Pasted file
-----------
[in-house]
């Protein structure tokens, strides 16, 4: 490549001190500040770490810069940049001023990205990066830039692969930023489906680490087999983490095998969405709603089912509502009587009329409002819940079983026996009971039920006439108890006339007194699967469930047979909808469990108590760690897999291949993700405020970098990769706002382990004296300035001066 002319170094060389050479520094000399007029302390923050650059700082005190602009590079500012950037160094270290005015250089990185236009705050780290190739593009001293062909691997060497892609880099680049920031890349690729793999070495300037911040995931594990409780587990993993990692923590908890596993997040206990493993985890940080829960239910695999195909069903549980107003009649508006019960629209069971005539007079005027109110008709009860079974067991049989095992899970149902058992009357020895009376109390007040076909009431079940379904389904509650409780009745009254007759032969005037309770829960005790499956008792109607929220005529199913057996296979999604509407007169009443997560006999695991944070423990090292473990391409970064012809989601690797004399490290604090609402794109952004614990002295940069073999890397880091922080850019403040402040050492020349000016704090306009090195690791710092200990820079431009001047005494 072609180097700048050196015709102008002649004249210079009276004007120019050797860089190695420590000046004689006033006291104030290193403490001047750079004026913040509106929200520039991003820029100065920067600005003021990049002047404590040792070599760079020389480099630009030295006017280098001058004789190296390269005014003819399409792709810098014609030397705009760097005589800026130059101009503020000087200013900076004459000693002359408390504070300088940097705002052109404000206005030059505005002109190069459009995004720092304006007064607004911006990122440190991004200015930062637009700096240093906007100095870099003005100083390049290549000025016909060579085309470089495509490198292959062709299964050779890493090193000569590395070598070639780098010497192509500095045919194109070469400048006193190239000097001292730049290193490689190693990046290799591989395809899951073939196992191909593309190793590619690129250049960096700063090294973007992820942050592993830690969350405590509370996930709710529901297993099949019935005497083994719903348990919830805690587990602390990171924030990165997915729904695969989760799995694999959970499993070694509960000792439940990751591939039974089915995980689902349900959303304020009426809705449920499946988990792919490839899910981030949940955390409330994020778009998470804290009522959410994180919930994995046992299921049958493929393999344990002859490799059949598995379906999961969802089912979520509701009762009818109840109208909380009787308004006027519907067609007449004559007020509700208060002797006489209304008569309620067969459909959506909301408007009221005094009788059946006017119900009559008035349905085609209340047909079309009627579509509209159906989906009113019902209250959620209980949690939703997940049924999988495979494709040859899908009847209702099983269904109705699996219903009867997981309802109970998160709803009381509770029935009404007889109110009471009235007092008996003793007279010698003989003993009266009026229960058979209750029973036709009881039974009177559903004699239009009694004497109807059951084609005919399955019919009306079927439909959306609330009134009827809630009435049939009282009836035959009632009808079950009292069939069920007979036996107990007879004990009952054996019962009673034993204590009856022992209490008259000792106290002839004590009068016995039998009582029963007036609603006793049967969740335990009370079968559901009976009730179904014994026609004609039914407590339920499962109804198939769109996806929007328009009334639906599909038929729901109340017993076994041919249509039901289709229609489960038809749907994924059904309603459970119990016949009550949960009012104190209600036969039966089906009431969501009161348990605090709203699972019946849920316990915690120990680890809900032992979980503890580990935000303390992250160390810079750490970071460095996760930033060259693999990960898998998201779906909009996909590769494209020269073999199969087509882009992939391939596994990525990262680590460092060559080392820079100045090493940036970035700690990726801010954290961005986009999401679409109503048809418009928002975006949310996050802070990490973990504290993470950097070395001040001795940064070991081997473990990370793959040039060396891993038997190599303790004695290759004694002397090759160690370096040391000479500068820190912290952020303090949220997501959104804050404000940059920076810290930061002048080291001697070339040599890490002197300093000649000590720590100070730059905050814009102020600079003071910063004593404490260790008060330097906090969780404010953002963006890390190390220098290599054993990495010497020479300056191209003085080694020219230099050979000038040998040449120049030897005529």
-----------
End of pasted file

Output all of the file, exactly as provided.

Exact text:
[in-house]
């Protein structure tokens, strides 16, 4: 490549001190500040770490810069940049001023990205990066830039692969930023489906680490087999983490095998969405709603089912509502009587009329409002819940079983026996009971039920006439108890006339007194699967469930047979909808469990108590760690897999291949993700405020970098990769706002382990004296300035001066 002319170094060389050479520094000399007029302390923050650059700082005190602009590079500012950037160094270290005015250089990185236009705050780290190739593009001293062909691997060497892609880099680049920031890349690729793999070495300037911040995931594990409780587990993993990692923590908890596993997040206990493993985890940080829960239910695999195909069903549980107003009649508006019960629209069971005539007079005027109110008709009860079974067991049989095992899970149902058992009357020895009376109390007040076909009431079940379904389904509650409780009745009254007759032969005037309770829960005790499956008792109607929220005529199913057996296979999604509407007169009443997560006999695991944070423990090292473990391409970064012809989601690797004399490290604090609402794109952004614990002295940069073999890397880091922080850019403040402040050492020349000016704090306009090195690791710092200990820079431009001047005494 072609180097700048050196015709102008002649004249210079009276004007120019050797860089190695420590000046004689006033006291104030290193403490001047750079004026913040509106929200520039991003820029100065920067600005003021990049002047404590040792070599760079020389480099630009030295006017280098001058004789190296390269005014003819399409792709810098014609030397705009760097005589800026130059101009503020000087200013900076004459000693002359408390504070300088940097705002052109404000206005030059505005002109190069459009995004720092304006007064607004911006990122440190991004200015930062637009700096240093906007100095870099003005100083390049290549000025016909060579085309470089495509490198292959062709299964050779890493090193000569590395070598070639780098010497192509500095045919194109070469400048006193190239000097001292730049290193490689190693990046290799591989395809899951073939196992191909593309190793590619690129250049960096700063090294973007992820942050592993830690969350405590509370996930709710529901297993099949019935005497083994719903348990919830805690587990602390990171924030990165997915729904695969989760799995694999959970499993070694509960000792439940990751591939039974089915995980689902349900959303304020009426809705449920499946988990792919490839899910981030949940955390409330994020778009998470804290009522959410994180919930994995046992299921049958493929393999344990002859490799059949598995379906999961969802089912979520509701009762009818109840109208909380009787308004006027519907067609007449004559007020509700208060002797006489209304008569309620067969459909959506909301408007009221005094009788059946006017119900009559008035349905085609209340047909079309009627579509509209159906989906009113019902209250959620209980949690939703997940049924999988495979494709040859899908009847209702099983269904109705699996219903009867997981309802109970998160709803009381509770029935009404007889109110009471009235007092008996003793007279010698003989003993009266009026229960058979209750029973036709009881039974009177559903004699239009009694004497109807059951084609005919399955019919009306079927439909959306609330009134009827809630009435049939009282009836035959009632009808079950009292069939069920007979036996107990007879004990009952054996019962009673034993204590009856022992209490008259000792106290002839004590009068016995039998009582029963007036609603006793049967969740335990009370079968559901009976009730179904014994026609004609039914407590339920499962109804198939769109996806929007328009009334639906599909038929729901109340017993076994041919249509039901289709229609489960038809749907994924059904309603459970119990016949009550949960009012104190209600036969039966089906009431969501009161348990605090709203699972019946849920316990915690120990680890809900032992979980503890580990935000303390992250160390810079750490970071460095996760930033060259693999990960898998998201779906909009996909590769494209020269073999199969087509882009992939391939596994990525990262680590460092060559080392820079100045090493940036970035700690990726801010954290961005986009999401679409109503048809418009928002975006949310996050802070990490973990504290993470950097070395001040001795940064070991081997473990990370793959040039060396891993038997190599303790004695290759004694002397090759160690370096040391000479500068820190912290952020303090949220997501959104804050404000940059920076810290930061002048080291001697070339040599890490002197300093000649000590720590100070730059905050814009102020600079003071910063004593404490260790008060330097906090969780404010953002963006890390190390220098290599054993990495010497020479300056191209003085080694020219230099050979000038040998040449120049030897005529």